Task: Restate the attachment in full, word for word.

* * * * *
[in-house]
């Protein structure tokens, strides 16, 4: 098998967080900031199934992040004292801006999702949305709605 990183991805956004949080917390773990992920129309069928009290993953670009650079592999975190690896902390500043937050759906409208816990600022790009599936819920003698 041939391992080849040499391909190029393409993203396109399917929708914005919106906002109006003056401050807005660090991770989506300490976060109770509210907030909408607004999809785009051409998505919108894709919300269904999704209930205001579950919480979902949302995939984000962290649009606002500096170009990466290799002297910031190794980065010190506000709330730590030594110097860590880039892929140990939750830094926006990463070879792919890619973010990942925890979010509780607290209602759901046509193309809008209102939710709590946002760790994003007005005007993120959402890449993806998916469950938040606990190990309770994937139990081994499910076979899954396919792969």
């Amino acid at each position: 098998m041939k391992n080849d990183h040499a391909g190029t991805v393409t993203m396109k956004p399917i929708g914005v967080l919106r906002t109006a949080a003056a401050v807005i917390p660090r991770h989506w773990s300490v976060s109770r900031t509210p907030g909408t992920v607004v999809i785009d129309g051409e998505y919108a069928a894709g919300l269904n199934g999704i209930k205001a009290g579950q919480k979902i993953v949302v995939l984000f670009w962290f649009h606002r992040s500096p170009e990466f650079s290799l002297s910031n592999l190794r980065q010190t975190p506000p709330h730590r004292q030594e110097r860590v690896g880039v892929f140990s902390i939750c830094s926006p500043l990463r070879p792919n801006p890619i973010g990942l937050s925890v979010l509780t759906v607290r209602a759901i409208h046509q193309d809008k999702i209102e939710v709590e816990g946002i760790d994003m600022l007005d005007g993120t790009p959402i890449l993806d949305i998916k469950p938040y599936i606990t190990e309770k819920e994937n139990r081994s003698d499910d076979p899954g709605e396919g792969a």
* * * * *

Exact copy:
[in-house]
């Protein structure tokens, strides 16, 4: 098998967080900031199934992040004292801006999702949305709605 990183991805956004949080917390773990992920129309069928009290993953670009650079592999975190690896902390500043937050759906409208816990600022790009599936819920003698 041939391992080849040499391909190029393409993203396109399917929708914005919106906002109006003056401050807005660090991770989506300490976060109770509210907030909408607004999809785009051409998505919108894709919300269904999704209930205001579950919480979902949302995939984000962290649009606002500096170009990466290799002297910031190794980065010190506000709330730590030594110097860590880039892929140990939750830094926006990463070879792919890619973010990942925890979010509780607290209602759901046509193309809008209102939710709590946002760790994003007005005007993120959402890449993806998916469950938040606990190990309770994937139990081994499910076979899954396919792969």
């Amino acid at each position: 098998m041939k391992n080849d990183h040499a391909g190029t991805v393409t993203m396109k956004p399917i929708g914005v967080l919106r906002t109006a949080a003056a401050v807005i917390p660090r991770h989506w773990s300490v976060s109770r900031t509210p907030g909408t992920v607004v999809i785009d129309g051409e998505y919108a069928a894709g919300l269904n199934g999704i209930k205001a009290g579950q919480k979902i993953v949302v995939l984000f670009w962290f649009h606002r992040s500096p170009e990466f650079s290799l002297s910031n592999l190794r980065q010190t975190p506000p709330h730590r004292q030594e110097r860590v690896g880039v892929f140990s902390i939750c830094s926006p500043l990463r070879p792919n801006p890619i973010g990942l937050s925890v979010l509780t759906v607290r209602a759901i409208h046509q193309d809008k999702i209102e939710v709590e816990g946002i760790d994003m600022l007005d005007g993120t790009p959402i890449l993806d949305i998916k469950p938040y599936i606990t190990e309770k819920e994937n139990r081994s003698d499910d076979p899954g709605e396919g792969a």